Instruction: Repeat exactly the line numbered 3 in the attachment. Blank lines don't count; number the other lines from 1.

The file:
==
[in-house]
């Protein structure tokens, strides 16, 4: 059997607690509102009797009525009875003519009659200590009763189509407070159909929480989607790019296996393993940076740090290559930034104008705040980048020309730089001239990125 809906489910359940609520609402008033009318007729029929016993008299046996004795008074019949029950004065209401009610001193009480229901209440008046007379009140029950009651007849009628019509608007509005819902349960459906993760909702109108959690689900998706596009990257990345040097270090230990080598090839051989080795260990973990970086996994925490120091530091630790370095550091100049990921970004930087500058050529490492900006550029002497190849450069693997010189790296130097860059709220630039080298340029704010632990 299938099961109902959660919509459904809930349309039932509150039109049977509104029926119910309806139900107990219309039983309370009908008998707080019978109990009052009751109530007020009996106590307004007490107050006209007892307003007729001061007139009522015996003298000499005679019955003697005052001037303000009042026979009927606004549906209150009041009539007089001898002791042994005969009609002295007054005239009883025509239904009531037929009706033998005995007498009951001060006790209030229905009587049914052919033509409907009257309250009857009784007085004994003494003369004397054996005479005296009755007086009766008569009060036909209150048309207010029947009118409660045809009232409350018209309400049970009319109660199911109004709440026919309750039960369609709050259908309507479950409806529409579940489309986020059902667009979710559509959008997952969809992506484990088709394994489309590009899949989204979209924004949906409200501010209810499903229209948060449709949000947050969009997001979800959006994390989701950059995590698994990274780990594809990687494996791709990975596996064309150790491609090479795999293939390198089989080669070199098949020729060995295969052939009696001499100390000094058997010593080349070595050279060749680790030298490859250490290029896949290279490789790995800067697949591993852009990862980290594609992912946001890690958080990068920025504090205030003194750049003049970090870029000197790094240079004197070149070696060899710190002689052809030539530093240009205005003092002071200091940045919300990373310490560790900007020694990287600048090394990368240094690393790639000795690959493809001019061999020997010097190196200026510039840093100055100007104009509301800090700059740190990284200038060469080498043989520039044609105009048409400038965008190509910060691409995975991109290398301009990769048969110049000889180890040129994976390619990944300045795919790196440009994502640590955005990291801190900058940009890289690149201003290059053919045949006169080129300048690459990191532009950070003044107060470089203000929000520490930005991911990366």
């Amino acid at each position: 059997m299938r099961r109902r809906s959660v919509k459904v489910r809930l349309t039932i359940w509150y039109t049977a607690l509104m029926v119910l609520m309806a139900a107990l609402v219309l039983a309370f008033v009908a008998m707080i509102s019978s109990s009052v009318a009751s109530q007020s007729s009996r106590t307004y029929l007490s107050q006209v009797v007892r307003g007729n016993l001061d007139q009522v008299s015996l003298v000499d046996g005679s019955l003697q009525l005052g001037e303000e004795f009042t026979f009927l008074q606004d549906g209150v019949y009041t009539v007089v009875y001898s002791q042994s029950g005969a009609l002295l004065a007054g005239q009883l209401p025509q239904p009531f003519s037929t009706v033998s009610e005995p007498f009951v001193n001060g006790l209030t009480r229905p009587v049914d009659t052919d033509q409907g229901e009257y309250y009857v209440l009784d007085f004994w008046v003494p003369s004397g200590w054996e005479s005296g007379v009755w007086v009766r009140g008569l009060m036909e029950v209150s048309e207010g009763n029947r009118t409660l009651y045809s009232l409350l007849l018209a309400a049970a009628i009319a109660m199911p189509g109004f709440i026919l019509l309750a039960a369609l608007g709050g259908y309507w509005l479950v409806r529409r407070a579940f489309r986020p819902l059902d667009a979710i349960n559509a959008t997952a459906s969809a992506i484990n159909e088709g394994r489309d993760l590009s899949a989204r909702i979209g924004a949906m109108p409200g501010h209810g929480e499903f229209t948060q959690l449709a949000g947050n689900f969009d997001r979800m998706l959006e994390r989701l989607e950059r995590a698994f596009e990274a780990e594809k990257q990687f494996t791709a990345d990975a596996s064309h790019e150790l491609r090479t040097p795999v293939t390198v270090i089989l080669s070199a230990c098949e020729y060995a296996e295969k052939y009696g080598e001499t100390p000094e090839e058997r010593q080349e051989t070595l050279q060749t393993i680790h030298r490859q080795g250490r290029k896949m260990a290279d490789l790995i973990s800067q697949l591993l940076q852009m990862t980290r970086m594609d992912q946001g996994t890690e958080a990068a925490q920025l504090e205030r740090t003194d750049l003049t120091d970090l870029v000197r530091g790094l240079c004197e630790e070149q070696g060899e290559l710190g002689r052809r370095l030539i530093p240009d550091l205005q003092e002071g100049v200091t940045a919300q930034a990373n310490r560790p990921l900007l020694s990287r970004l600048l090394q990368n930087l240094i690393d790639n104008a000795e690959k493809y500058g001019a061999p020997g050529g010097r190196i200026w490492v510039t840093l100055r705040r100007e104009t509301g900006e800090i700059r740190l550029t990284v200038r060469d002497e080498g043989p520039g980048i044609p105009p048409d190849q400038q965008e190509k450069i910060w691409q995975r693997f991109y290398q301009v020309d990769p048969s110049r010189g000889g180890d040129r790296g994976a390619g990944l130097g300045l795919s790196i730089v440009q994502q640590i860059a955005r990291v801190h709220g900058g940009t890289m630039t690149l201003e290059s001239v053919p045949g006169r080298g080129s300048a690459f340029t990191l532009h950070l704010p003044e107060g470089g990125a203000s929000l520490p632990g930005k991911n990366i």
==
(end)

């Amino acid at each position: 059997m299938r099961r109902r809906s959660v919509k459904v489910r809930l349309t039932i359940w509150y039109t049977a607690l509104m029926v119910l609520m309806a139900a107990l609402v219309l039983a309370f008033v009908a008998m707080i509102s019978s109990s009052v009318a009751s109530q007020s007729s009996r106590t307004y029929l007490s107050q006209v009797v007892r307003g007729n016993l001061d007139q009522v008299s015996l003298v000499d046996g005679s019955l003697q009525l005052g001037e303000e004795f009042t026979f009927l008074q606004d549906g209150v019949y009041t009539v007089v009875y001898s002791q042994s029950g005969a009609l002295l004065a007054g005239q009883l209401p025509q239904p009531f003519s037929t009706v033998s009610e005995p007498f009951v001193n001060g006790l209030t009480r229905p009587v049914d009659t052919d033509q409907g229901e009257y309250y009857v209440l009784d007085f004994w008046v003494p003369s004397g200590w054996e005479s005296g007379v009755w007086v009766r009140g008569l009060m036909e029950v209150s048309e207010g009763n029947r009118t409660l009651y045809s009232l409350l007849l018209a309400a049970a009628i009319a109660m199911p189509g109004f709440i026919l019509l309750a039960a369609l608007g709050g259908y309507w509005l479950v409806r529409r407070a579940f489309r986020p819902l059902d667009a979710i349960n559509a959008t997952a459906s969809a992506i484990n159909e088709g394994r489309d993760l590009s899949a989204r909702i979209g924004a949906m109108p409200g501010h209810g929480e499903f229209t948060q959690l449709a949000g947050n689900f969009d997001r979800m998706l959006e994390r989701l989607e950059r995590a698994f596009e990274a780990e594809k990257q990687f494996t791709a990345d990975a596996s064309h790019e150790l491609r090479t040097p795999v293939t390198v270090i089989l080669s070199a230990c098949e020729y060995a296996e295969k052939y009696g080598e001499t100390p000094e090839e058997r010593q080349e051989t070595l050279q060749t393993i680790h030298r490859q080795g250490r290029k896949m260990a290279d490789l790995i973990s800067q697949l591993l940076q852009m990862t980290r970086m594609d992912q946001g996994t890690e958080a990068a925490q920025l504090e205030r740090t003194d750049l003049t120091d970090l870029v000197r530091g790094l240079c004197e630790e070149q070696g060899e290559l710190g002689r052809r370095l030539i530093p240009d550091l205005q003092e002071g100049v200091t940045a919300q930034a990373n310490r560790p990921l900007l020694s990287r970004l600048l090394q990368n930087l240094i690393d790639n104008a000795e690959k493809y500058g001019a061999p020997g050529g010097r190196i200026w490492v510039t840093l100055r705040r100007e104009t509301g900006e800090i700059r740190l550029t990284v200038r060469d002497e080498g043989p520039g980048i044609p105009p048409d190849q400038q965008e190509k450069i910060w691409q995975r693997f991109y290398q301009v020309d990769p048969s110049r010189g000889g180890d040129r790296g994976a390619g990944l130097g300045l795919s790196i730089v440009q994502q640590i860059a955005r990291v801190h709220g900058g940009t890289m630039t690149l201003e290059s001239v053919p045949g006169r080298g080129s300048a690459f340029t990191l532009h950070l704010p003044e107060g470089g990125a203000s929000l520490p632990g930005k991911n990366i």